Giving Voice the Bandwidth it Needs

High-quality VoIP requires network priority. Now there's a tool that guarantees it.

Propel Software has launched a product that it says solves a problem most people don't know they have: performance degradation of time-critical networked applications due to competition for bandwidth.

Its solution? Propel Personal Bandwidth Manager.

Why do people need it? According to Propel CEO David Murray, it's because, on the one hand, "there are more and more applications that people are using on their networks that are time-sensitive," and on the other, "there are more and more applications running on the PC that are using the network as if they own it—often outside of the control of the user."

The result of this mix? PC-based voice over IP applications, conferencing applications, collaboration applications, interactive games, and the like—all of which need high throughput and low latency—that can perform poorly and unpredictably.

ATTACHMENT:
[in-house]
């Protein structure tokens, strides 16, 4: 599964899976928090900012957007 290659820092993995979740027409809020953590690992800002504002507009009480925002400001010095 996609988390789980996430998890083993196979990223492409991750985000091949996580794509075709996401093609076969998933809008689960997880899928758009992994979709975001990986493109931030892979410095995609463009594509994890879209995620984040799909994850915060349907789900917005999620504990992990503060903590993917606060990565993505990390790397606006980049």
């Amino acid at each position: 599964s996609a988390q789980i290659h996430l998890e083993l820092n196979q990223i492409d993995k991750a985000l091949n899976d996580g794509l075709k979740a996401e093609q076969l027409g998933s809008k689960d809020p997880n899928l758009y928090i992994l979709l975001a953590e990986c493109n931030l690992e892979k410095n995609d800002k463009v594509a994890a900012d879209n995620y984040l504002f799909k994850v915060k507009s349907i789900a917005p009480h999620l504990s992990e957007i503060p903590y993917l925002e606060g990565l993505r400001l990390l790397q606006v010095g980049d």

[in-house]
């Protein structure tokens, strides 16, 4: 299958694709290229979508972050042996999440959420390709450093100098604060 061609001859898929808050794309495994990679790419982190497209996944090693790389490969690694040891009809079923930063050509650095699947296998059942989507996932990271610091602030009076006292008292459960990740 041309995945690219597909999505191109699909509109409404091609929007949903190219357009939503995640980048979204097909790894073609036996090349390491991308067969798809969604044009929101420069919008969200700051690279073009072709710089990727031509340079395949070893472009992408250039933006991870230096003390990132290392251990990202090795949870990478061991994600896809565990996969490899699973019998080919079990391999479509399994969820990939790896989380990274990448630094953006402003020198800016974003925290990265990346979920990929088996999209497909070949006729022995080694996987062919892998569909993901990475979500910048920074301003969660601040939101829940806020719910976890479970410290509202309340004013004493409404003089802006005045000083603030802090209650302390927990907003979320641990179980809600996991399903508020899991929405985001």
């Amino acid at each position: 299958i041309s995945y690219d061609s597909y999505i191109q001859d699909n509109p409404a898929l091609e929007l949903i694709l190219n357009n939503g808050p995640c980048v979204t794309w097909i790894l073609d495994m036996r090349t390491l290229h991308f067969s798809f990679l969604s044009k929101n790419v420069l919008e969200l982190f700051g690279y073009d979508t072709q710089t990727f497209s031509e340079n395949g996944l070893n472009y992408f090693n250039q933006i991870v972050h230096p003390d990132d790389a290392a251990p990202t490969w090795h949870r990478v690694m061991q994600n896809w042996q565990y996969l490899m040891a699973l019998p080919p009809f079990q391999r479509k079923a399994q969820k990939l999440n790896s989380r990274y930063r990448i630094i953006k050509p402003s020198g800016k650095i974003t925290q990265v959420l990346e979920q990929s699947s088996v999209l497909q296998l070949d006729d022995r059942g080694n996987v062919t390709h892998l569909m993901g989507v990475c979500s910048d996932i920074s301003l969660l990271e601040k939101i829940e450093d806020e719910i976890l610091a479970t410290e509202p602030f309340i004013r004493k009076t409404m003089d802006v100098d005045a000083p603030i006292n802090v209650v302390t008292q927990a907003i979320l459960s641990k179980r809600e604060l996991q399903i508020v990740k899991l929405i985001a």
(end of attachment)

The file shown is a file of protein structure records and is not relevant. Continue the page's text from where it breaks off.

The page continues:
Murry pointed out that there is a range of scenarios in terms of the degree of control the PC user can exercise over possible bandwidth competition. In an obvious example, when you're making a VoIP call, you probably wouldn't simultaneously initiate an application download off the Internet. But other scenarios are subtler.

"You might be trying to do something that's important and time-critical," Murray said, "and your PC decides that it's time to download some update software in the background. For example, Adobe likes to download new versions of Acrobat whenever it feels like it."

Then again, "you might be in the middle of a long file upload when you have to take a Skype call," he pointed out.

And it is uploads, rather than downloads that are apt to create serious performance issues. That's because most people's residential Internet connectivity is asymmetrical: "Upload links tend to be much slower than download links," Murray said—sometimes by a factor of ten or more—"and these time-critical applications are typically exercising the upward link as a key part of their job."

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